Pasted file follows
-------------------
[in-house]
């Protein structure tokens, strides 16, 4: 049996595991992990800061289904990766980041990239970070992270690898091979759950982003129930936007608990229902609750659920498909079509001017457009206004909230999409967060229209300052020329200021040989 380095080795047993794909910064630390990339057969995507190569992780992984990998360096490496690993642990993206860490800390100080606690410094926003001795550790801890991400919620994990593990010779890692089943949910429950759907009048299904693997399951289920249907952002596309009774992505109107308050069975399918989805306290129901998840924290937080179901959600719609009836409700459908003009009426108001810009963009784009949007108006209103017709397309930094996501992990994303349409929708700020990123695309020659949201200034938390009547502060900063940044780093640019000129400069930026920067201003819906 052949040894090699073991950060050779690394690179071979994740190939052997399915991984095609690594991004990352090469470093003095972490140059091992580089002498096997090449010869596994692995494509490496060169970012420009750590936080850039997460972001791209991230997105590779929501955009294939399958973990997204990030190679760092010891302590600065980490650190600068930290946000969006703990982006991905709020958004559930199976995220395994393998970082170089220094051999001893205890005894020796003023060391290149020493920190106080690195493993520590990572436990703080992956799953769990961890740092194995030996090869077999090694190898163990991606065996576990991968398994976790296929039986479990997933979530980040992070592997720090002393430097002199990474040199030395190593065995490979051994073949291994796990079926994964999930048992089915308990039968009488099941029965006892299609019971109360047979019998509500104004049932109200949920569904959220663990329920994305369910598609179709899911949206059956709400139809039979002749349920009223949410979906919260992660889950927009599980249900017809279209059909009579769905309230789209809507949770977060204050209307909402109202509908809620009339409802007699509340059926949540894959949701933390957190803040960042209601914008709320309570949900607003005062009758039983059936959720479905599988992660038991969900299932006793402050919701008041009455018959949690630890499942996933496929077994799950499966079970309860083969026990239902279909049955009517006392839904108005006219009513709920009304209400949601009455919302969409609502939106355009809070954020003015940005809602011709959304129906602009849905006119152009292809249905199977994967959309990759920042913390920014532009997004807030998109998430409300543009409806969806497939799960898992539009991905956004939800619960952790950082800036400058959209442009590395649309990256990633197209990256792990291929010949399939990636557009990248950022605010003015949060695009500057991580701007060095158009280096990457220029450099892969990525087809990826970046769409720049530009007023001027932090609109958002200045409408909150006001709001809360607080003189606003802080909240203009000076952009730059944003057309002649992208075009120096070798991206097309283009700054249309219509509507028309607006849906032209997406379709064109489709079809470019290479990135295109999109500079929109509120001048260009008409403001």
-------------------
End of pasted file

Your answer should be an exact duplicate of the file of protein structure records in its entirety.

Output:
[in-house]
């Protein structure tokens, strides 16, 4: 049996595991992990800061289904990766980041990239970070992270690898091979759950982003129930936007608990229902609750659920498909079509001017457009206004909230999409967060229209300052020329200021040989 380095080795047993794909910064630390990339057969995507190569992780992984990998360096490496690993642990993206860490800390100080606690410094926003001795550790801890991400919620994990593990010779890692089943949910429950759907009048299904693997399951289920249907952002596309009774992505109107308050069975399918989805306290129901998840924290937080179901959600719609009836409700459908003009009426108001810009963009784009949007108006209103017709397309930094996501992990994303349409929708700020990123695309020659949201200034938390009547502060900063940044780093640019000129400069930026920067201003819906 052949040894090699073991950060050779690394690179071979994740190939052997399915991984095609690594991004990352090469470093003095972490140059091992580089002498096997090449010869596994692995494509490496060169970012420009750590936080850039997460972001791209991230997105590779929501955009294939399958973990997204990030190679760092010891302590600065980490650190600068930290946000969006703990982006991905709020958004559930199976995220395994393998970082170089220094051999001893205890005894020796003023060391290149020493920190106080690195493993520590990572436990703080992956799953769990961890740092194995030996090869077999090694190898163990991606065996576990991968398994976790296929039986479990997933979530980040992070592997720090002393430097002199990474040199030395190593065995490979051994073949291994796990079926994964999930048992089915308990039968009488099941029965006892299609019971109360047979019998509500104004049932109200949920569904959220663990329920994305369910598609179709899911949206059956709400139809039979002749349920009223949410979906919260992660889950927009599980249900017809279209059909009579769905309230789209809507949770977060204050209307909402109202509908809620009339409802007699509340059926949540894959949701933390957190803040960042209601914008709320309570949900607003005062009758039983059936959720479905599988992660038991969900299932006793402050919701008041009455018959949690630890499942996933496929077994799950499966079970309860083969026990239902279909049955009517006392839904108005006219009513709920009304209400949601009455919302969409609502939106355009809070954020003015940005809602011709959304129906602009849905006119152009292809249905199977994967959309990759920042913390920014532009997004807030998109998430409300543009409806969806497939799960898992539009991905956004939800619960952790950082800036400058959209442009590395649309990256990633197209990256792990291929010949399939990636557009990248950022605010003015949060695009500057991580701007060095158009280096990457220029450099892969990525087809990826970046769409720049530009007023001027932090609109958002200045409408909150006001709001809360607080003189606003802080909240203009000076952009730059944003057309002649992208075009120096070798991206097309283009700054249309219509509507028309607006849906032209997406379709064109489709079809470019290479990135295109999109500079929109509120001048260009008409403001």